Black and white effects have some sort of impact on an image that is hard to describe. They can make photos more serious. More intense and dramatic. Or even simplify the image to show it’s true message.
My favorite kind of black and white effect is one with a slight matte. By lifting the shadows a bit, you can get a really cool vintage style.
Today, I’m going to show you how to create this effect on your own, in Photoshop!
Quick heads up! If you’re looking to save a bit of time with this effect, I recommend picking up the Black & White Series actions we offer.
Start by opening an image of your choice.
For the tutorial, I’ll be using this clean wedding photo from SplitShire.
Make sure you leave the background layer locked and in RGB mode. That way your effect will look consistent to the one I create in this tutorial.
Now that we’re set up, we need to add our first adjustment layer.
In the adjustment panel, you’ll find a tiny icon that looks like a fade from black to white.
If you don’t see the Adjustments Panel, go to Window > Adjustments in your Photoshop menu bar.
Once you find it, click this icon to create a Gradient Map. Then click the faded gradient box on the left that looks like this.
After that a box will pop up. This is the Gradient Editor.
In it, you can change the colors of the gradient.
Double click the tiny box on the left and change it’s hex color to #282828.
After you do that, double click the tiny box on the right and change it’s hex color to #f3f3f3.
After that, your photo should look something like this.
To make it a bit more realistic let’s add some noise.
Start this process by duplicating the Background layer. Name it something like “Noise Filter”.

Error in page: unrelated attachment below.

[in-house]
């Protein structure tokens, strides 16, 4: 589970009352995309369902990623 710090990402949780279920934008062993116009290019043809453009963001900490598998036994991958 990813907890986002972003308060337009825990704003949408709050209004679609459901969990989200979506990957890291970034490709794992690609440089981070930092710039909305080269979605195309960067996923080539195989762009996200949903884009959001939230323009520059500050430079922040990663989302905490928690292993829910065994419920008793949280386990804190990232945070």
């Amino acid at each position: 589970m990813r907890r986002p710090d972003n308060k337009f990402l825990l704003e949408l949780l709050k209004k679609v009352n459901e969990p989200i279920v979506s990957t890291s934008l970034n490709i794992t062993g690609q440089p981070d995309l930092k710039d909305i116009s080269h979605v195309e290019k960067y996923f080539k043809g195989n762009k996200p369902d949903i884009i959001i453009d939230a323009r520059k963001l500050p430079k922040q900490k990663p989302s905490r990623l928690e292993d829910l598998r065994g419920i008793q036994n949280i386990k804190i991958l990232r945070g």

Then, click Filter in your Photoshop menu bar and apply these settings.
Then, if we zoom in to 100% on our image, we can see the noise effect.
Here is what it looks like in before and after format.
The effect is starting to take shape nicely. To really make it authentic, let’s play with the curves.
This adjustment can also be found in the Adjustments Panel.
Click the icon, and then create a few anchor points.
The key here is to have three anchor points very similar to the image below.
- The first is in the bottom of the top right quadrant.
- The next is directly on the intersecting lines at the top of the bottom left quadrant.
- The final is an anchor point in the middle-left of that same quadrant.
Follow the arrows in the image (from top to bottom) to guide your selections.
If done properly, the matte effect should look something like this.
At this point, we are completely done with the effect. However; I always like to add an extra bit of realism to my photos.
To do that, we’ll make some dusty looking scratches.
Click the brush tool and apply these settings.
Then, create a new layer and start drawing little squiggly lines.
The key to making them look like film dust is to draw them very small.
Here is an example.
This looks ok. I’d prefer it to be a little less harsh though.
To do that, use the eraser with the same settings we had for the brush.
Then draw lines through the various dust particles we drew above. It should look like this.
It is almost unnoticeable, but helps make the effects look less fabricated.
Finally, turn the opacity of your dust layer down to 35%.
Want more of those amazing dust brushes we just made? There are 20 of them in FilmStock!
The last step is to add this dust layer to your image.
You can duplicate it, move it around, and even erase particles to make it look right.
Then, our final effect looks like this!
Here is what the image looked like before and after.
This vintage black and white effect can be used in all kinds of photography mediums. Wedding photography, portraits, even street photography.
How are you going to use this effect?
These sets of actions were used to help make this tutorial.